I had some idea how much work was ahead of me, but I still had no idea just how much work it would take to promote the book and get it out there.
Between writing, editing, and working on my social media presence (such as with the blog you are enjoying right now,) I’ve been doing something writing related almost every day.
Balancing Writing with Life
Something else extraordinary has been happening since I moved to Denver. Any one who knew me before I moved here knows that I was once a very shy guy, who would sooner sit at home and play video games that interact with, well, anyone.
Since I’ve moved to Colorado, I’ve slowly emerged from my shell, and have finally built a base of some truly incredible friends, both at work and outside. I’ve gone to conventions, parties, and seen and done things I never, ever thought I would. And I love spending time with my friends, and seeing my family that lives in the area!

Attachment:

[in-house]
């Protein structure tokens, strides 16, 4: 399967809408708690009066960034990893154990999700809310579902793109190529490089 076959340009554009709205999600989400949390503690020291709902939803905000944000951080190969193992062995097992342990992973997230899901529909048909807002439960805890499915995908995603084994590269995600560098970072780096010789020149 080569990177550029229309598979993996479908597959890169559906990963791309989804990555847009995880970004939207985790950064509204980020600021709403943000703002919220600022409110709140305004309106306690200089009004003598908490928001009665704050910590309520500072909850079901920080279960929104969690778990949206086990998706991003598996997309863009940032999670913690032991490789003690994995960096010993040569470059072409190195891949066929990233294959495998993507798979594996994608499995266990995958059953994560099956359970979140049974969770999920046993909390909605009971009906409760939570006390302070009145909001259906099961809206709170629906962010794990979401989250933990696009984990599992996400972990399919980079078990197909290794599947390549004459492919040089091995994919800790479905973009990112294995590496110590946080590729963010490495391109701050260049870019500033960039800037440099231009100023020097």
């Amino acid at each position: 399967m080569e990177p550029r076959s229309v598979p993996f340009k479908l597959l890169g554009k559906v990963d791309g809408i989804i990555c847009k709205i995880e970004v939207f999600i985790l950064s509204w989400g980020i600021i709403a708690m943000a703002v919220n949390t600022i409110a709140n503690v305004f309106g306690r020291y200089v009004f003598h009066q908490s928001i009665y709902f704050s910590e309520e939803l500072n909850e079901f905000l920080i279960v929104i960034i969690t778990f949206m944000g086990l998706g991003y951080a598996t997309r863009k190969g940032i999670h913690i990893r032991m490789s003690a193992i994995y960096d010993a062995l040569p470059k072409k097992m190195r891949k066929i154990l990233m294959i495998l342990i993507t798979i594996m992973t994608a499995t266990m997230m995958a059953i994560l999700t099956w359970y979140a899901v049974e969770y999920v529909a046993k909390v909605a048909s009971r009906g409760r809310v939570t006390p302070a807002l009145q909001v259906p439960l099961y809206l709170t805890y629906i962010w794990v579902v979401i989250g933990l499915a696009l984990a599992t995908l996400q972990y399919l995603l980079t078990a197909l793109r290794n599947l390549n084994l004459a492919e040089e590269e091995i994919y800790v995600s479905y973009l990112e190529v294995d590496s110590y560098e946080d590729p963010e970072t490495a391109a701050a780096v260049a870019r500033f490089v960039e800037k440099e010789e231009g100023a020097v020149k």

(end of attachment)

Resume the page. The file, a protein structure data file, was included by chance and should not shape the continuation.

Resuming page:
But I also work 2 jobs now. At least, that is how I treat my writing – as a 2nd, part-time job. I take it that seriously, and as I build up my platform and start to gain readership, I feel ever-more obligated to keeping up with writing (which is good, in my mind, it keeps me focused :) )
Anyone who has worked more than one job knows that your social life suffers to some extent. I don’t want to lose the friendships I’ve built up, and I genuinely want to spend time with friends and family, but in recent months, I’ve found myself learning to say something very important to anyone who truly desires to make it as a writer, an artist, a singer, ANY passion or artistic endeavor.